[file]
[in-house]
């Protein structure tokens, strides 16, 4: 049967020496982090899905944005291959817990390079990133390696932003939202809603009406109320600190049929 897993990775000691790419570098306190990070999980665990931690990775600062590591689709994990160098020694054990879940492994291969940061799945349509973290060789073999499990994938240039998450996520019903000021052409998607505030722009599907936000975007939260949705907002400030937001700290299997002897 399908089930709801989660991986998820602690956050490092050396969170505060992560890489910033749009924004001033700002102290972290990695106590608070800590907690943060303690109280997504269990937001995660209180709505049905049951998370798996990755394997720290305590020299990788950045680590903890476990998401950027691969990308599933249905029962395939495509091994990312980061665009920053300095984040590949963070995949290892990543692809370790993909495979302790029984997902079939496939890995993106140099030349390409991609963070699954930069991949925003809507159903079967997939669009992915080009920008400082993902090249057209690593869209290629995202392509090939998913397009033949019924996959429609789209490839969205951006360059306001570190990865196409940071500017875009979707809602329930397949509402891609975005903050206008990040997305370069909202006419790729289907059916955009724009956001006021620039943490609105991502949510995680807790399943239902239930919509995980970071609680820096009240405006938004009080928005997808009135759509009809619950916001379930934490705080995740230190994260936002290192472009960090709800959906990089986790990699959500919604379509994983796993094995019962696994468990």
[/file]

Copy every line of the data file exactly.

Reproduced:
[in-house]
């Protein structure tokens, strides 16, 4: 049967020496982090899905944005291959817990390079990133390696932003939202809603009406109320600190049929 897993990775000691790419570098306190990070999980665990931690990775600062590591689709994990160098020694054990879940492994291969940061799945349509973290060789073999499990994938240039998450996520019903000021052409998607505030722009599907936000975007939260949705907002400030937001700290299997002897 399908089930709801989660991986998820602690956050490092050396969170505060992560890489910033749009924004001033700002102290972290990695106590608070800590907690943060303690109280997504269990937001995660209180709505049905049951998370798996990755394997720290305590020299990788950045680590903890476990998401950027691969990308599933249905029962395939495509091994990312980061665009920053300095984040590949963070995949290892990543692809370790993909495979302790029984997902079939496939890995993106140099030349390409991609963070699954930069991949925003809507159903079967997939669009992915080009920008400082993902090249057209690593869209290629995202392509090939998913397009033949019924996959429609789209490839969205951006360059306001570190990865196409940071500017875009979707809602329930397949509402891609975005903050206008990040997305370069909202006419790729289907059916955009724009956001006021620039943490609105991502949510995680807790399943239902239930919509995980970071609680820096009240405006938004009080928005997808009135759509009809619950916001379930934490705080995740230190994260936002290192472009960090709800959906990089986790990699959500919604379509994983796993094995019962696994468990």